Table 1 

Ribosome dysfunction and various human diseases

DiseasesRibosome dysfunctionClinical manifestationTherapeutic regimenYear, authors, and references
Congenital diseasesDiamond-Blackfan anemiaMutations in genes such as RPS19, RPS24, RPS17, RPL35A, RPL5, and RPL11Macrocytic anemia, short stature, craniofacial defects, and thumb abnormalities.Corticosteroids; red cell transfusions; stem cell transplantation.1978 Nathan DG
[103, 104, 105]
5q-syndromeMutation of the RPS14 geneMacrocytic anemia, hypo lobulated micro megakaryocytes.Lenalidomide; translation enhancer; L-leucine.1986 van den Berghe H
[106,107,108]
Schwachman-Diamond syndromeSBDS gene defectPancreatic insufficiency and bone marrow dysfunction.Pancreatic enzymatic replacement; transfusions of packed red blood cells (PRBC) and platelet.2003 Boocock GR
[100, 102, 109]
Dyskeratosis congenitaDKC1 gene defectThe triad of oral leukoplakia, nail dystrophy, and reticular hyperpigmentation.Surveillance for associated complications; stem cell transplantation.1999 Mitchell JR
[110]
Cartilage hair hypoplasiaRMRP gene defectShort limbed short stature, hypoplastic hair, defective immunity and erythrogenesis.Prevention of secondary complications.2001 Ridanpää M
[111]
Treacher Collins syndromeTCOF1 POLR1D, or POLR1B gene defectBilateral and symmetric down slanting palpebral fissures, malar hypoplasia, micrognathia, and external ear abnormalities.Tailored to the specific needs of each individual; craniofacial reconstruction.2008 Jones NC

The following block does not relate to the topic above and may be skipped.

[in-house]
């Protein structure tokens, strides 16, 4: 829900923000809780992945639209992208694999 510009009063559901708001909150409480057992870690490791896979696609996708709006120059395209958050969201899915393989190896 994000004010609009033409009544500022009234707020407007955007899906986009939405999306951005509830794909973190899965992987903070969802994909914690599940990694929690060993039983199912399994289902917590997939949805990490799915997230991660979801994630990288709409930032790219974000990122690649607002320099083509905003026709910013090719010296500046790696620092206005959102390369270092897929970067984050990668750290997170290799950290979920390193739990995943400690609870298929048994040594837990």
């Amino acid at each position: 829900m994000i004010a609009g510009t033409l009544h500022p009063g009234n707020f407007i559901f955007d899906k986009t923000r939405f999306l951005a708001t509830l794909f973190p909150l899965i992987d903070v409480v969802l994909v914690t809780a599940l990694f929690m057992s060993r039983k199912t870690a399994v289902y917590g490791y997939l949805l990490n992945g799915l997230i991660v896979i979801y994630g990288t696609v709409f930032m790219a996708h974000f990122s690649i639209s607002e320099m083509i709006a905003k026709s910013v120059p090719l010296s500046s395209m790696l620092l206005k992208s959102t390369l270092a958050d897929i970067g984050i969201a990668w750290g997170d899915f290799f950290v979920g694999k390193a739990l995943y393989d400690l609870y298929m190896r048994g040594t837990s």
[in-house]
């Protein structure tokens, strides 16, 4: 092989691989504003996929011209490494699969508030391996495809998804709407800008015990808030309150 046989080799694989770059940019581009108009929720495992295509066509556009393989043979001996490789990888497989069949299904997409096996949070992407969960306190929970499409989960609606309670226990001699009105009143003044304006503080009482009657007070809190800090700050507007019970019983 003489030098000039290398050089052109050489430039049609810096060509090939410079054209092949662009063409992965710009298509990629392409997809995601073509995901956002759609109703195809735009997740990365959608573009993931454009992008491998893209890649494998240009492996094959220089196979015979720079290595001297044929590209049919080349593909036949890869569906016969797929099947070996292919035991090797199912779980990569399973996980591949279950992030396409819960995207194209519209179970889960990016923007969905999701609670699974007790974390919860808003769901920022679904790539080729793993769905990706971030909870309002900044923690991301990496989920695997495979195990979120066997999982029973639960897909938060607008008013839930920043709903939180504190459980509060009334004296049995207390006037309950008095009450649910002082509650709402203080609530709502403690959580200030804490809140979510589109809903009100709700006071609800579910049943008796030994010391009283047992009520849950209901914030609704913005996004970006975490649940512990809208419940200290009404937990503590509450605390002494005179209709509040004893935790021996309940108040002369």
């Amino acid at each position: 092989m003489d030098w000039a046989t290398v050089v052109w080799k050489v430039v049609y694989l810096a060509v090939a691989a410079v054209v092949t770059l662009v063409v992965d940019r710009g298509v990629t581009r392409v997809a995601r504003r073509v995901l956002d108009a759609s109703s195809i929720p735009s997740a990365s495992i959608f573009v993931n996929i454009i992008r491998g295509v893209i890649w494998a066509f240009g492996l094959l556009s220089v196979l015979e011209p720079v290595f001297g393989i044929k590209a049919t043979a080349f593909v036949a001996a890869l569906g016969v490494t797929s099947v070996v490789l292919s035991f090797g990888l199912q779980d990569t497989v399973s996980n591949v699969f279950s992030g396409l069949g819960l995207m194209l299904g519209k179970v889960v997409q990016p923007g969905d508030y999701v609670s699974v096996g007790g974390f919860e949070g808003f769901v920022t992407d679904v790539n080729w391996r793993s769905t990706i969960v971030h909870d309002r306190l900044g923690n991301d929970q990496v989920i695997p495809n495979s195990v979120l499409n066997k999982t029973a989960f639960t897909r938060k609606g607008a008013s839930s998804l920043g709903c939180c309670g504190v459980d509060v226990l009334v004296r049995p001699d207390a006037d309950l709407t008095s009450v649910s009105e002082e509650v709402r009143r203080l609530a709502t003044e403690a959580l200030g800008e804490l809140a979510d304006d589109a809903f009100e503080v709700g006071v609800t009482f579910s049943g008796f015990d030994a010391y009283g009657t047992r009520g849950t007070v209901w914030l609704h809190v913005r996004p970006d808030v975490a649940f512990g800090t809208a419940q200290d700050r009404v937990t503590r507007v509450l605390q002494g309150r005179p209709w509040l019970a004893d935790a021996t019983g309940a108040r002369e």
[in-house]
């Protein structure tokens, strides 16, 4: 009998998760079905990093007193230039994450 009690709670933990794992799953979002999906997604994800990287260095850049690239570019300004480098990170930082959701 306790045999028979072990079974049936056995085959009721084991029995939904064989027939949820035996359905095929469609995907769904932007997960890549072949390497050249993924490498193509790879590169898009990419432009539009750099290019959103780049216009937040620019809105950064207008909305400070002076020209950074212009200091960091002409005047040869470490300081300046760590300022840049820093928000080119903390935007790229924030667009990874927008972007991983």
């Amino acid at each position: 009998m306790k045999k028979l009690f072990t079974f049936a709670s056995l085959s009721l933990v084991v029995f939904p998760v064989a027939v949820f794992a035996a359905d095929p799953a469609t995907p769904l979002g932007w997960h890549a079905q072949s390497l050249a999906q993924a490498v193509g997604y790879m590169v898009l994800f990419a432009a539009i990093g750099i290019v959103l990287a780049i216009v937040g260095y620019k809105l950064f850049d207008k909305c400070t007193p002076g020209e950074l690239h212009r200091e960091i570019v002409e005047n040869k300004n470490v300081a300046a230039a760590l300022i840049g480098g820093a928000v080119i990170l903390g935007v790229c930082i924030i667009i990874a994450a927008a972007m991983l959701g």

[112]
Congenital mental retardationNUFIP-1Severe distraction, poor memory, and speech ability.None.2007 Caselli R
[113]
Neurological diseasesStrokeDisturbance of ribophagy and ERSSudden weakness on one face, arm or leg, fainting, confusion, and severe headache.Thrombolytic therapy; surgery.2014 Carloni S
[114,115]
Alzheimer's diseaseDecreases in protein contents and the damage of ribosome functionDementia, cognitive impairment, and dysfunction in global activities.Cholinesterase inhibitors; memantine; Ab-directed therapies; tau-directed therapeutics.2005 Ding Q
[116,117,118]
Parkinson's disease18SrRNA, 28SrRNAMovement problems such as rigidity, slowness, and tremor.Levodopa; dopamine agonists; and monoamine oxidase-B (MAO-B) inhibitors; deep brain stimulation; MRI-guided focused ultrasound.1982 Mann DM